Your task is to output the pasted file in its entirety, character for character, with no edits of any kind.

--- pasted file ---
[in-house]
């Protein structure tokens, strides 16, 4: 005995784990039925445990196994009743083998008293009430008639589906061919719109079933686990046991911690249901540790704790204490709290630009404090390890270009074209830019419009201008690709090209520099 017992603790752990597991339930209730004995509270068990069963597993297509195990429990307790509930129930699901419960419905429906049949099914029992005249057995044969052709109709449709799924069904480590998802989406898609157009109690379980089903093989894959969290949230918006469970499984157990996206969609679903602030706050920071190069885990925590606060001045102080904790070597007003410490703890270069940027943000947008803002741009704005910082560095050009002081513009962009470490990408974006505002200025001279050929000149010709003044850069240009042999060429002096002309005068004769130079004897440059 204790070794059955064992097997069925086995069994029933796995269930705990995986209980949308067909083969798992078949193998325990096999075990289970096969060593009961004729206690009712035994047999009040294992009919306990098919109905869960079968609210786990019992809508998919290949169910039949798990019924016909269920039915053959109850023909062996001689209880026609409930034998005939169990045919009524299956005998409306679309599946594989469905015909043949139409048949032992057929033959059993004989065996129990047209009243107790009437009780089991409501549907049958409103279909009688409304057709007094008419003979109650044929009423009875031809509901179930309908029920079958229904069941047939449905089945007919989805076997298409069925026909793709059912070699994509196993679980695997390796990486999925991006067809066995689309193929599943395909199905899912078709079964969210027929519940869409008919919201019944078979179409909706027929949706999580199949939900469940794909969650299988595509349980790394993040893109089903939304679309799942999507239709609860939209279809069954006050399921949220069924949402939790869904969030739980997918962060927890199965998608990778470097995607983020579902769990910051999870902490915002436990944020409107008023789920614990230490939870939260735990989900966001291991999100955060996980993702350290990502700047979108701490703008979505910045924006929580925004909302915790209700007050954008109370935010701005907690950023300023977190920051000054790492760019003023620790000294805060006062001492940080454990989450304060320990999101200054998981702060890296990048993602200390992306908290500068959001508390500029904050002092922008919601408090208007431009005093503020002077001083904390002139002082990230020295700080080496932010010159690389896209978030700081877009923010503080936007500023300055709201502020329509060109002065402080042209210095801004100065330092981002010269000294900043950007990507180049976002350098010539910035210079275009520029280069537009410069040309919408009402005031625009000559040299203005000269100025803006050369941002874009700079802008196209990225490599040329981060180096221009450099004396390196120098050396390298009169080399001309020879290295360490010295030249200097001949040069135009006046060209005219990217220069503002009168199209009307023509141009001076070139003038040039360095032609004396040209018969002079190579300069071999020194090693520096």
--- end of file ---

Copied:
[in-house]
């Protein structure tokens, strides 16, 4: 005995784990039925445990196994009743083998008293009430008639589906061919719109079933686990046991911690249901540790704790204490709290630009404090390890270009074209830019419009201008690709090209520099 017992603790752990597991339930209730004995509270068990069963597993297509195990429990307790509930129930699901419960419905429906049949099914029992005249057995044969052709109709449709799924069904480590998802989406898609157009109690379980089903093989894959969290949230918006469970499984157990996206969609679903602030706050920071190069885990925590606060001045102080904790070597007003410490703890270069940027943000947008803002741009704005910082560095050009002081513009962009470490990408974006505002200025001279050929000149010709003044850069240009042999060429002096002309005068004769130079004897440059 204790070794059955064992097997069925086995069994029933796995269930705990995986209980949308067909083969798992078949193998325990096999075990289970096969060593009961004729206690009712035994047999009040294992009919306990098919109905869960079968609210786990019992809508998919290949169910039949798990019924016909269920039915053959109850023909062996001689209880026609409930034998005939169990045919009524299956005998409306679309599946594989469905015909043949139409048949032992057929033959059993004989065996129990047209009243107790009437009780089991409501549907049958409103279909009688409304057709007094008419003979109650044929009423009875031809509901179930309908029920079958229904069941047939449905089945007919989805076997298409069925026909793709059912070699994509196993679980695997390796990486999925991006067809066995689309193929599943395909199905899912078709079964969210027929519940869409008919919201019944078979179409909706027929949706999580199949939900469940794909969650299988595509349980790394993040893109089903939304679309799942999507239709609860939209279809069954006050399921949220069924949402939790869904969030739980997918962060927890199965998608990778470097995607983020579902769990910051999870902490915002436990944020409107008023789920614990230490939870939260735990989900966001291991999100955060996980993702350290990502700047979108701490703008979505910045924006929580925004909302915790209700007050954008109370935010701005907690950023300023977190920051000054790492760019003023620790000294805060006062001492940080454990989450304060320990999101200054998981702060890296990048993602200390992306908290500068959001508390500029904050002092922008919601408090208007431009005093503020002077001083904390002139002082990230020295700080080496932010010159690389896209978030700081877009923010503080936007500023300055709201502020329509060109002065402080042209210095801004100065330092981002010269000294900043950007990507180049976002350098010539910035210079275009520029280069537009410069040309919408009402005031625009000559040299203005000269100025803006050369941002874009700079802008196209990225490599040329981060180096221009450099004396390196120098050396390298009169080399001309020879290295360490010295030249200097001949040069135009006046060209005219990217220069503002009168199209009307023509141009001076070139003038040039360095032609004396040209018969002079190579300069071999020194090693520096």